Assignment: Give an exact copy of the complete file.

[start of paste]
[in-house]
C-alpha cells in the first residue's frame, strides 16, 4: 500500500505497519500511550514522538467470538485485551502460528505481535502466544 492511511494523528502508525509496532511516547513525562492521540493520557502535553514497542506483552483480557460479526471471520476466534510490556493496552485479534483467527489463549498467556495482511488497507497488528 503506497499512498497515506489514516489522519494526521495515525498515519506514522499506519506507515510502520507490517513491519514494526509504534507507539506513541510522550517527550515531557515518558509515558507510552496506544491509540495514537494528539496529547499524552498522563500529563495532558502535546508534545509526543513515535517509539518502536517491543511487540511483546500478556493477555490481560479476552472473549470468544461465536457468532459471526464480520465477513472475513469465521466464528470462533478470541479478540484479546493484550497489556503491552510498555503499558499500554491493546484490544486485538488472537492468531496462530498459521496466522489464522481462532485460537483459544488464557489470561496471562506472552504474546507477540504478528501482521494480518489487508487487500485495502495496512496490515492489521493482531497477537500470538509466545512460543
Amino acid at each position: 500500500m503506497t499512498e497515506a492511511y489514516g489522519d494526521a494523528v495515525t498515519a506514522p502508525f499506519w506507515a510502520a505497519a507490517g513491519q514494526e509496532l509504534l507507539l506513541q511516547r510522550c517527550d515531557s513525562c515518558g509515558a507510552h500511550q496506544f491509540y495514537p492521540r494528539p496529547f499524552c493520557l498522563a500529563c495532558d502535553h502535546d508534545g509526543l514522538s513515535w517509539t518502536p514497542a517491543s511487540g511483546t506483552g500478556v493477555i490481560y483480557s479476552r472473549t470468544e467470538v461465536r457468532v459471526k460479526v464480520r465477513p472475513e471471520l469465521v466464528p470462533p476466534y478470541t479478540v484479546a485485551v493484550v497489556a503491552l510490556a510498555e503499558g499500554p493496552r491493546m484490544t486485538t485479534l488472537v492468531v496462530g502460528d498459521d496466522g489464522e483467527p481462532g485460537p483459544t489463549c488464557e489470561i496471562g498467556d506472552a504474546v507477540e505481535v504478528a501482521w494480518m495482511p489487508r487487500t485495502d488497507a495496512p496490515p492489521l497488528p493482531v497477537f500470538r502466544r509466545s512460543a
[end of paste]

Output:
[in-house]
C-alpha cells in the first residue's frame, strides 16, 4: 500500500505497519500511550514522538467470538485485551502460528505481535502466544 492511511494523528502508525509496532511516547513525562492521540493520557502535553514497542506483552483480557460479526471471520476466534510490556493496552485479534483467527489463549498467556495482511488497507497488528 503506497499512498497515506489514516489522519494526521495515525498515519506514522499506519506507515510502520507490517513491519514494526509504534507507539506513541510522550517527550515531557515518558509515558507510552496506544491509540495514537494528539496529547499524552498522563500529563495532558502535546508534545509526543513515535517509539518502536517491543511487540511483546500478556493477555490481560479476552472473549470468544461465536457468532459471526464480520465477513472475513469465521466464528470462533478470541479478540484479546493484550497489556503491552510498555503499558499500554491493546484490544486485538488472537492468531496462530498459521496466522489464522481462532485460537483459544488464557489470561496471562506472552504474546507477540504478528501482521494480518489487508487487500485495502495496512496490515492489521493482531497477537500470538509466545512460543
Amino acid at each position: 500500500m503506497t499512498e497515506a492511511y489514516g489522519d494526521a494523528v495515525t498515519a506514522p502508525f499506519w506507515a510502520a505497519a507490517g513491519q514494526e509496532l509504534l507507539l506513541q511516547r510522550c517527550d515531557s513525562c515518558g509515558a507510552h500511550q496506544f491509540y495514537p492521540r494528539p496529547f499524552c493520557l498522563a500529563c495532558d502535553h502535546d508534545g509526543l514522538s513515535w517509539t518502536p514497542a517491543s511487540g511483546t506483552g500478556v493477555i490481560y483480557s479476552r472473549t470468544e467470538v461465536r457468532v459471526k460479526v464480520r465477513p472475513e471471520l469465521v466464528p470462533p476466534y478470541t479478540v484479546a485485551v493484550v497489556a503491552l510490556a510498555e503499558g499500554p493496552r491493546m484490544t486485538t485479534l488472537v492468531v496462530g502460528d498459521d496466522g489464522e483467527p481462532g485460537p483459544t489463549c488464557e489470561i496471562g498467556d506472552a504474546v507477540e505481535v504478528a501482521w494480518m495482511p489487508r487487500t485495502d488497507a495496512p496490515p492489521l497488528p493482531v497477537f500470538r502466544r509466545s512460543a